Emerging Civil War is pleased to welcome guest author Jake Wynn
Assembled in a field near the Fairfax Seminary just beyond Alexandria, Virginia, an entire division of 10,000 soldiers stood in a hollow square with one side missing. At the center stood twelve men, muskets at the ready. Ahead of them sat 23-year-old Private William H. Johnson atop a coffin with a white handkerchief tied over his eyes. The drums rolled and the order to fire was given. A volley of eight muskets landed home in Private Johnson’s chest.
“He sat on the coffin about four seconds after they had fired,” wrote Corporal Henry Keiser of the 96th Pennsylvania, “and then fell backward over it.” A reserve group of four stepped forward and put a final volley into the young deserter’s body at close range, ensuring life had been extinguished. Captain Peter Filbert checked his watch; it was 3:41 in the afternoon, December 13, 1861.
Moments earlier, Private Johnson had muttered his final words: “Boys,—I ask forgiveness from Almighty God and from my fellow-men for what I have done. I did not know what I was doing. May God forgive me, and may the Almighty keep all of you from all such sin!” Johnson had been found a few days earlier attempting to pass into Confederate lines.
Among the units collected for the purposes of witnessing this execution were the rowdy men and boys of the 96th Pennsylvania Volunteers. Assembled in the hard-scrabble coal fields of eastern Pennsylvania, the 96th had yet to see the realities of military service. The price Private Johnson paid was the cost of enforcing military discipline in the Army of the Potomac.
The reactions within the ranks of the 96th Pennsylvania varied distinctly.
“Last Friday I witnessed what I never did before and what I have no particular desire to see again: the Execution of a soldier belonging to our division,” wrote Assistant Surgeon Washington Nugent in a letter to his wife. “I assure [you] it was a sad and solemn sight to see a poor mortal sent so hurriedly into Eternity.”
Private Clement Potts of Company A was similarly disturbed by the sight of this butchery. “It was the most horrible sight I ever seen [sic]. It was the first time that I ever seen a man shot and hope the last,” Private Potts said. He and his comrades were to see this butchery repeated on a grand scale in a few months’ time on the Virginia Peninsula.
Despite the obvious distaste in witnessing the death of a fellow man, officers could see the good in this sort of stark discipline. Dr. Nugent recorded, shortly after voicing his distaste for the whole affair, that “he richly deserved his fate and his Execution I have no doubt will have a salutary effect upon our soldiery.”
The regiment’s Adjutant M. Edgar Richards agree with that sentiment. “There was very little pity felt for him in this Division on account of the atrocious character of his crime,” Richards wrote in a letter to his father at home in Pennsylvania. Yet Richards also felt lucky that his duties as regimental adjutant had kept him away from the regiment on December 13, and he missed the entire affair. “I was glad my duty in Washington prevented my being with my [regiment] at the execution.”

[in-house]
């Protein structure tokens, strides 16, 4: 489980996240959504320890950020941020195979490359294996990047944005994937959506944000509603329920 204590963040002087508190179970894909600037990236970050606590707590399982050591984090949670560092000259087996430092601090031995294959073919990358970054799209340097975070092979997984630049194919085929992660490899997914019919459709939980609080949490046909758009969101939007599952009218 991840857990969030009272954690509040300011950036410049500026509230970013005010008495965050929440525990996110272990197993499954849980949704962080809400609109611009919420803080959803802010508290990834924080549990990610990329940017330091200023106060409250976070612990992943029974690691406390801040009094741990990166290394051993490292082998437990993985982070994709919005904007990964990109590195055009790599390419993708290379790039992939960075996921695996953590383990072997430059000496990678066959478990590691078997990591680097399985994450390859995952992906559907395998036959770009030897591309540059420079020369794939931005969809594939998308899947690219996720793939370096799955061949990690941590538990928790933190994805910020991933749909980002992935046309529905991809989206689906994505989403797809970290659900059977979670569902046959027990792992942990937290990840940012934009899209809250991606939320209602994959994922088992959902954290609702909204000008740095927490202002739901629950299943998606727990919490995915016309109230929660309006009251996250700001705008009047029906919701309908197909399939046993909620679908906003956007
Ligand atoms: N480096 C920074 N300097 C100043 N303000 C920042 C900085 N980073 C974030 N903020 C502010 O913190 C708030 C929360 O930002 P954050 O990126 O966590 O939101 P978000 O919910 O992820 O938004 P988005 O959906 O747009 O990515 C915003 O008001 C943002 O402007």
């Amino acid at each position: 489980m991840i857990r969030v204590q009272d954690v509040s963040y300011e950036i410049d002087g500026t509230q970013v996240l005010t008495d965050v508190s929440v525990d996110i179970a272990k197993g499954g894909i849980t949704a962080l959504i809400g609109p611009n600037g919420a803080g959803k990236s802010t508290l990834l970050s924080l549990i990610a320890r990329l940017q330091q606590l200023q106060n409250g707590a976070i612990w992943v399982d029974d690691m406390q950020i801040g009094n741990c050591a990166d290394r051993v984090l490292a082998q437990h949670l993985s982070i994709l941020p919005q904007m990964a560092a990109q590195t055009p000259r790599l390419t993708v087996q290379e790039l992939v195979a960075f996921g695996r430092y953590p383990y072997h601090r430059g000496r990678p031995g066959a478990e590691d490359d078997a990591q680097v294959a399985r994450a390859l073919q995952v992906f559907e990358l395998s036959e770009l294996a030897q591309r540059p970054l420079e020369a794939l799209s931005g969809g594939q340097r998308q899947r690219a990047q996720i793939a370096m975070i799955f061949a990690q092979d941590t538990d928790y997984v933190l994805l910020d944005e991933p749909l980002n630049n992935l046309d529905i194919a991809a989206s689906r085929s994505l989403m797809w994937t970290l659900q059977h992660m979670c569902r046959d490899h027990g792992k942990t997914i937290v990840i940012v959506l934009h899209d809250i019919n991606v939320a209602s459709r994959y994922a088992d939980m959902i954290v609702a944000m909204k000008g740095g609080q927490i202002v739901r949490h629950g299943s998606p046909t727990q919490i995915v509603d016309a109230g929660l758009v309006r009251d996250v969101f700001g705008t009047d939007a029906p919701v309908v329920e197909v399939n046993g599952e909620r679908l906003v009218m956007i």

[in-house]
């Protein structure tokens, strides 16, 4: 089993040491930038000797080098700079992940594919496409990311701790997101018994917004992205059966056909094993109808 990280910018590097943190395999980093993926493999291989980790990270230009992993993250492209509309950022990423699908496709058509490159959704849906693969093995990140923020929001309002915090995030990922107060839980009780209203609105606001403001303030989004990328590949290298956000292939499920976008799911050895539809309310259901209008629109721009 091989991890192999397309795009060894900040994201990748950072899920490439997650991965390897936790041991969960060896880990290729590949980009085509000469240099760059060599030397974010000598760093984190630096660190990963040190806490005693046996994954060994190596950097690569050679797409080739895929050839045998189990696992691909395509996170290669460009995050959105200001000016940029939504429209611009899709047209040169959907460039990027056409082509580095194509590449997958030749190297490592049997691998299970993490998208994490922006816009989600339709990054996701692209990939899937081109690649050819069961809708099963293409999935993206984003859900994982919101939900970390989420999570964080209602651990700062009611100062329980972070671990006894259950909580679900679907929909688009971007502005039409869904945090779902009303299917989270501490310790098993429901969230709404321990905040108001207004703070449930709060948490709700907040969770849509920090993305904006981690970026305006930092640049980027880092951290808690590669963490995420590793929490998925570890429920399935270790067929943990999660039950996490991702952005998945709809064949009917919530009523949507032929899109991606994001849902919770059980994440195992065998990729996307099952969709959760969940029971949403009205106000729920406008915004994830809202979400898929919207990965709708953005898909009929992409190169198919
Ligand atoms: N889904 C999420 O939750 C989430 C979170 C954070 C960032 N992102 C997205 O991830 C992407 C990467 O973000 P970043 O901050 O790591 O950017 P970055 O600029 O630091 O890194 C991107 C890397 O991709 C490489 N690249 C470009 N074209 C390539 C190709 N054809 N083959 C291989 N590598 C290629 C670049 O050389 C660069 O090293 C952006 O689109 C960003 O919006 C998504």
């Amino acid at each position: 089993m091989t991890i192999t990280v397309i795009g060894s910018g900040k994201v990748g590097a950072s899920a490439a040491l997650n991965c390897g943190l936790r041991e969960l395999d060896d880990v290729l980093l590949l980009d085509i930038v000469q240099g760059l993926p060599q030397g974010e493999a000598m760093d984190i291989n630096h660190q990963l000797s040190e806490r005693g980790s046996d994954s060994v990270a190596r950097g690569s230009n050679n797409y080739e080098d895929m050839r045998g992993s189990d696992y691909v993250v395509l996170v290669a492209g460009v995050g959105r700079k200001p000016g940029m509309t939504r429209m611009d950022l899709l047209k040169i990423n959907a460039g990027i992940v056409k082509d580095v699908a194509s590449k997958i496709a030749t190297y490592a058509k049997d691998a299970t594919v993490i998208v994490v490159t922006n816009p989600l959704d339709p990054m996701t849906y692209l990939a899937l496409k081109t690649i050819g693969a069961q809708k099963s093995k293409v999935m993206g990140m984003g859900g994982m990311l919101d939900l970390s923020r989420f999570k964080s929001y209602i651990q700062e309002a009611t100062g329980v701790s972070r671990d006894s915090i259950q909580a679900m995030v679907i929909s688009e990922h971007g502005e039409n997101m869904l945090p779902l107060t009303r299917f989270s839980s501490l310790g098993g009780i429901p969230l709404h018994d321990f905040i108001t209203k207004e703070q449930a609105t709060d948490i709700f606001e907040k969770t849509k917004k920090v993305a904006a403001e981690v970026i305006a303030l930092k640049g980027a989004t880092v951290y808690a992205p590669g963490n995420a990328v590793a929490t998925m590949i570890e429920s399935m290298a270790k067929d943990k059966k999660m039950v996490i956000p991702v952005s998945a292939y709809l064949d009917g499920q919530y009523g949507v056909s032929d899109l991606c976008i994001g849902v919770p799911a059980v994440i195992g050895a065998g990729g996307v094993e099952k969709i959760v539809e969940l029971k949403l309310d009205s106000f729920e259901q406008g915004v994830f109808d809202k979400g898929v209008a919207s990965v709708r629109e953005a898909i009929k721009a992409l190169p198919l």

The division was marched, regiment by regiment, passed the corpse of Private Johnson laying draped over his coffin. Corporal Keiser of Company G described the bloody scene. “I seen one hole in his forehead above the left eye, one in the mouth and four in his breast,” Keiser noted in his diary. The 96th filed past and then returned to their encampment.
For the medical officers of the regiment, their dealings with Private Johnson did not end there. Surgeon Nugent noted in the letter to his wife that he and the regimental surgeon, Dr. Daniel Webster Bland, received notice from their Brigade Surgeon that there was to be a post-mortem examination of the body.
Nugent and Bland walked from their encampment to the brigade hospital a mile and half away from their encampment at 9 o’clock that evening. “We met about thirty medical men and made some very pleasant acquaintances,” wrote Dr. Nugent. But their main reason for being in the hospital that evening was the autopsy of Private Johnson. At a moment early in the conflict when many medical personnel had yet to see the results of gunshot injuries, this was a teachable moment.
Dr. Nugent and the other surgeons in the room opened the examination by observing the path of each ball through the subject’s chest. “At the fire four balls entered the chest, two in front of the chest, one in the side, one at the upper end of the breast bone,” Nugent said. He also noted the destruction that the bullets did to the heart and other organs. Then, they examined the destructive head wounds caused by the second volley.
These moments in the wake of the execution gave novice Army surgeons a preview of the injuries they may experience once they headed onto the battlefield with the Army of the Potomac.
As for the regiment, this surely marked a low point in the unit’s early service. Rumors spread in the weeks after the Johnson execution that there were to be similar proceedings to come. The whole affair seemed to haunt the unit for days afterward. Private Potts mused over the events of December 13, 1861 in a letter to his brother.
“I would rather be shot myself than to shoot another man,” he wrote.
Jake Wynn is a 2015 graduate of Hood College, and is currently the Program Coordinator at the National Museum of Civil War Medicine in Frederick, Maryland. He also writes independently at his own blog, Wynning History.